“I began reviewing your case about the time you started having chest pains, so I’m somewhat up to speed, Larry,” Morse said. “Wait a minute.” Larry said “What about God and Jesus and Heaven and Hell…” Morse stopped Larry short with a puzzled look. “Larry, what did you think all this is all about?” Morse said as he swept the audience in one fluid motion. “This is the Judgment you learned about in Sunday school. This is it. This is the moment you cash your chips, pay your debts and see if you will be found wanting. The next hour will determine your future for eternity. The commandments, the holy script… it was all real.” Larry swallowed sideways and then looked out to his mother, who was giving him a comforting smile.
“Larry Darnell Zabriske, in the name of the Radiance I begin this Judgment, Morse began. “Let the witnesses here today see this one man, naked before all judgment.” Morse touched something on the remote control in his hand and suddenly the monitors began to grow steadily brighter. Their brilliance grew slowly at first but in a matter of seconds Larry had to shield his eyes as the whitest of white lights filled the room. Only he seemed unable to look into the light. “We acknowledge the Radiance’s presence in this judgment,” Morse said, and appeared to be smiling as he said it, although Larry would never have been able to see it. The light retracted swiftly, leaving the room just as it was before. “The judgment is simple and perfect,” Morse said looking now into Larry’s eyes. “First of all, we will review your life’s sins.” Morse touched the remote once again, and what had to be the most vivid video feed Larry had ever seen began to play. “Larry, you are a sinner like us all. You are guilty of many minor sins. For each sin, I will place a black tile onto the left side of the scale. For each good deed, I will place a white tile on the left side of the scale. When your life’s works have been fully, you will then be judged. Your first sin came in the form of a conscious act of theft of a pack of fruit gum from your aunt Tacee’s purse.” The video feed showed a first person perspective of small hands reaching into a maroon, vinyl purse. Morse dropped a black chit the size and color of a domino into the cup on the left side of the scale. The sound it made was strangely loud and piercing and the scale swayed slowly before settling. “The second sin came when you lied to your father about how his prized eagle clock was broken.” The video changed to small hands tossing a basketball into the air and catching it. Larry felt his face flush and could not bear to look into his father’s eyes. He simply watched the ball bounce rogue off the side of the old china hutch and slam his father’s ceramic eagle clock into the wall, like he knew it would. Another sharp click as a black chit fell onto the scale. This continued for what seemed to Larry as a long time. He was mortified when Morse spoke of his frequent self-abuse as a teenager, yet relieved that all his countless fumblings only cost him one black chit. As the inquisition went on, Larry began to feel less shame at his acts and a sense that with each sharp click of tile against tile he lost these sins forever. He began to look at his audience. He saw not harsh, knowing looks, but understanding, sympathy and love. He stole a glance at his mother and father and saw such a look of love in their faces that he found some hope. And why shouldn’t he have hope? He had never murdered. He had never raped or molested. Hell, he had never even fornicated with anyone except Janice, and he didn’t even think it was fornication if you were married. He never cheated at cards or on his taxes. He never drank more than a beer or two a week (always on Saturday watching a game). When the sins had been exposed and listed, including a few that were quite shameful, like the time he French-kissed his younger sister’s best friend to the time when he flipped off the old lady who had cut him off in traffic (which had only been 6 days before his death), Larry looked at the scale, which was now sitting with the side full of black tiles nearly touching the table, and the empty side nearly a foot and a half higher. “Now,” Morse said with a smile, “we come to the more enjoyable part. What will follow, Larry are descriptions of your good deeds.”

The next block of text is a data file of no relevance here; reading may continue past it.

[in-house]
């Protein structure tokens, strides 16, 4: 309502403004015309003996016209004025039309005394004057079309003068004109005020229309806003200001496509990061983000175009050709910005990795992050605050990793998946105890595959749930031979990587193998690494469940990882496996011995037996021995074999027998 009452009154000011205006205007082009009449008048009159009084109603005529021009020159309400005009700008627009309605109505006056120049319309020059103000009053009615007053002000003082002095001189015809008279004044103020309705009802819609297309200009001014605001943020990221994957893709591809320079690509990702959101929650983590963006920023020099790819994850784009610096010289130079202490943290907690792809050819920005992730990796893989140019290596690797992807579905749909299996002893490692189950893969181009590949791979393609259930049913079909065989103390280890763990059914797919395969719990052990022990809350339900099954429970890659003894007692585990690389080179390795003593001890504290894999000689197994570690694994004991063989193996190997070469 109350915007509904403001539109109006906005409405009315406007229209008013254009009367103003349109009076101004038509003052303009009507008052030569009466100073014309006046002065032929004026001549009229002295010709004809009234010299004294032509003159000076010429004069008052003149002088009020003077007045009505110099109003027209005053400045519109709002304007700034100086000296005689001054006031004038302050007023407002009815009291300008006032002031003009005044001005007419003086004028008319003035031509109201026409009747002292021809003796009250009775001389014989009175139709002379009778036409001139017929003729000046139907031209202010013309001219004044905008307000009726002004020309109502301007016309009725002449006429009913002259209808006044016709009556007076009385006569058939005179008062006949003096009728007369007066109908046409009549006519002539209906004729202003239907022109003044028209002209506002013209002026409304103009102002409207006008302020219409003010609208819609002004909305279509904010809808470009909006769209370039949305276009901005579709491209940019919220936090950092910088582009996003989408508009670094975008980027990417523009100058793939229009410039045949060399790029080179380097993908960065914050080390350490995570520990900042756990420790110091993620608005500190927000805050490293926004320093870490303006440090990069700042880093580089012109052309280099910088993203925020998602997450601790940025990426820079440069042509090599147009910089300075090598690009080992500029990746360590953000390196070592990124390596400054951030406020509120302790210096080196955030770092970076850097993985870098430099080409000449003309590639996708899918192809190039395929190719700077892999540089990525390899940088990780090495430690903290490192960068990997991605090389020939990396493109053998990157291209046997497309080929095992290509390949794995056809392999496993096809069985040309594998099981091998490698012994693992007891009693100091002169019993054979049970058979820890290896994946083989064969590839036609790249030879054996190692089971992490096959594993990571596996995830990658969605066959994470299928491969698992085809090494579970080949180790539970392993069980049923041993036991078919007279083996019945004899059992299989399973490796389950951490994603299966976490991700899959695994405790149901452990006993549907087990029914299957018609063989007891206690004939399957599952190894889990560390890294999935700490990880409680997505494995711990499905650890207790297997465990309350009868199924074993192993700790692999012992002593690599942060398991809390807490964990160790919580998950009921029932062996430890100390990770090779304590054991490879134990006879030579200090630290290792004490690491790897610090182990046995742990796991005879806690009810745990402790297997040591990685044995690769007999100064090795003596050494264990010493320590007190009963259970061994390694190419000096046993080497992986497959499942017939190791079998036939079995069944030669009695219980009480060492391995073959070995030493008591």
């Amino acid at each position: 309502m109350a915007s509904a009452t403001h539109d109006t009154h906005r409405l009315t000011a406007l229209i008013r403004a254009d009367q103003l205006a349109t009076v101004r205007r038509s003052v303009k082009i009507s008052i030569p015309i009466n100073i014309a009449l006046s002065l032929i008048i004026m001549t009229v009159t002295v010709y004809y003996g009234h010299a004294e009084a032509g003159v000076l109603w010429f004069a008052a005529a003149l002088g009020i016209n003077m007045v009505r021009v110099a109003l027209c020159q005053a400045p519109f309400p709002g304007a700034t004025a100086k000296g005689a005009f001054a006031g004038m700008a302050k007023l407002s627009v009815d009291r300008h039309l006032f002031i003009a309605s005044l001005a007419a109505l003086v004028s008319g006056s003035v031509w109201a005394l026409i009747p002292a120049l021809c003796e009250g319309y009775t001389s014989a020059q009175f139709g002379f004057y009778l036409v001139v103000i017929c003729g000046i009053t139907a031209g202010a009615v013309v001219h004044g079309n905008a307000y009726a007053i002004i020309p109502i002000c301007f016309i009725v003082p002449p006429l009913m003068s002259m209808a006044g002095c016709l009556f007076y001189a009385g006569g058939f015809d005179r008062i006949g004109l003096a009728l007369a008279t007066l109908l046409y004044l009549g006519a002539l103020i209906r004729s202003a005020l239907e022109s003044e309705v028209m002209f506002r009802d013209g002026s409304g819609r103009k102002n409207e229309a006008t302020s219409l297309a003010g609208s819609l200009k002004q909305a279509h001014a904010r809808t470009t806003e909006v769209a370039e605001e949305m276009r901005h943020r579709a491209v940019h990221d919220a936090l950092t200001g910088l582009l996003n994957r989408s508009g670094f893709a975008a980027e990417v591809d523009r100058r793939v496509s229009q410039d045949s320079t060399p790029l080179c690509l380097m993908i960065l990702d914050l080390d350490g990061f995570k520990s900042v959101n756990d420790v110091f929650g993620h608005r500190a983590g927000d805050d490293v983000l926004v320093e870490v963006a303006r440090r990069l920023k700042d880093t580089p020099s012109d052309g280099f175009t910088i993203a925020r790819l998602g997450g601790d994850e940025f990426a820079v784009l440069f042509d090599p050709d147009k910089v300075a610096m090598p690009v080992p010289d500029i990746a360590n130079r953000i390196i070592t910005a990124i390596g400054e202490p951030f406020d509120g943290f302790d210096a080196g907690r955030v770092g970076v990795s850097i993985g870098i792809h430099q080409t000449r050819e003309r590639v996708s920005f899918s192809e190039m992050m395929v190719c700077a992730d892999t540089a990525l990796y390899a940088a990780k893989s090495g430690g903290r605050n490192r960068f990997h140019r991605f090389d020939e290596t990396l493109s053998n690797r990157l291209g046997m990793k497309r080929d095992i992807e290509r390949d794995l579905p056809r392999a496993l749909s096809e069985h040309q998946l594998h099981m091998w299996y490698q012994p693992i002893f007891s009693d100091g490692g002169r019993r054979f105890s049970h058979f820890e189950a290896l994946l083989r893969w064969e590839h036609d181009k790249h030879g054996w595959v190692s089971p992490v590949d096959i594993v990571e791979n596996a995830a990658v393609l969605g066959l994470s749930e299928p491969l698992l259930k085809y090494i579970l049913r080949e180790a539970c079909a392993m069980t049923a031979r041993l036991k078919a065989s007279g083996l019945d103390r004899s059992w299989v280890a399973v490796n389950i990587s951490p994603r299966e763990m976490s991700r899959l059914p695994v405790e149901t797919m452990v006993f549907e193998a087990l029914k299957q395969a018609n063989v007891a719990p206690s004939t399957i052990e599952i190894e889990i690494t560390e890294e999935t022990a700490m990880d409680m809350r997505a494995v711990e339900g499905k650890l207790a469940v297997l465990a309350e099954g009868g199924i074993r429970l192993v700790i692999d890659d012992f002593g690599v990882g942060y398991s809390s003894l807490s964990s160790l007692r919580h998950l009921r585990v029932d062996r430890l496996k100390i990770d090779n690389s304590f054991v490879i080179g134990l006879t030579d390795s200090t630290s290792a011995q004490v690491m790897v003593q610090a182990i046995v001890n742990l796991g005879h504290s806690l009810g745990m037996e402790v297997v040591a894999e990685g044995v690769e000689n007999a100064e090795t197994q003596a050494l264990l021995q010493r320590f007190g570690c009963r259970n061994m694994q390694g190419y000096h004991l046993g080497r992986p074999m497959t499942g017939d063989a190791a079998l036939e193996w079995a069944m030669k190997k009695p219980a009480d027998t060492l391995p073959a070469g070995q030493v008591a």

Larry wiped at his brow and sat up a little straighter in his chair. He was relieved to be on to the positive aspects of his life. Morse started with Larry’s church attendance. Larry was a bit dismayed that all the hours spent in his church, from the time he was a boy, to the Sunday before his death only counted for one white chit. He looked up at Morse in surprise, but was still too abashed to say anything outright. Morse then went on to list the time he participated in the scout food drive, the time he shared a wedge of his bologna and cheese sandwich with the Laotian kid, Kim, who had told him he was hungry. Each was worth one chit. Then they were on to the donations that he and Janice had made to their parish, and to the firestation each Christmas. And the time he encouraged Janice to go back to school (which was partly so he could bowl more than once a week, but also because she just seemed so bored in their forties when they had pretty much given up on having children). And just like that, Morse was done with the good deeds. Now Larry had recovered enough from having his sins displayed to stammer out an argument. “Wait a minute here. I should have more than that”, Larry said. Morse looked at Larry for what felt like a long time and said with finality, “No Larry, that’s all there is.” “Wait”, Larry said in a cracked voice. “I never murdered! I never stole! I never… you know, with another woman!” Morse put his dark hand on Larry’s sweating mitts. “That is true Larry”, he said in a kind, but somewhat sad tone. “But, you see, you don’t get credit for not doing bad things, you only get credit for doing good deeds.” Larry looked at the scale, which wasn’t even close to being balanced, and said nothing. There was nothing to say. He looked out to his audience. Larry’s mother was looking at her hands. Larry’s father was slowly shaking his head. “Larry, this judgement is officially over and has been accepted as just. Do you agree that your judgment has been accurate and fair?” Tears began to roll down Larry’s face. He nodded. “Larry Zabriske, you have the equivalent of 2 hours to spend with those in attendance before you are reassigned”, Morse said in a clear, loud voice. “Wait”, Larry said quietly, “Am I going to heaven or to hell?” “Heaven and hell aren’t the only choices Larry. You see, the Radiance is a big place and many of us earn the opportunity to travel. Based on your judgment, and your prior experience, your new assignment will be in sector 7G, the department in charge of renewing travel licenses…”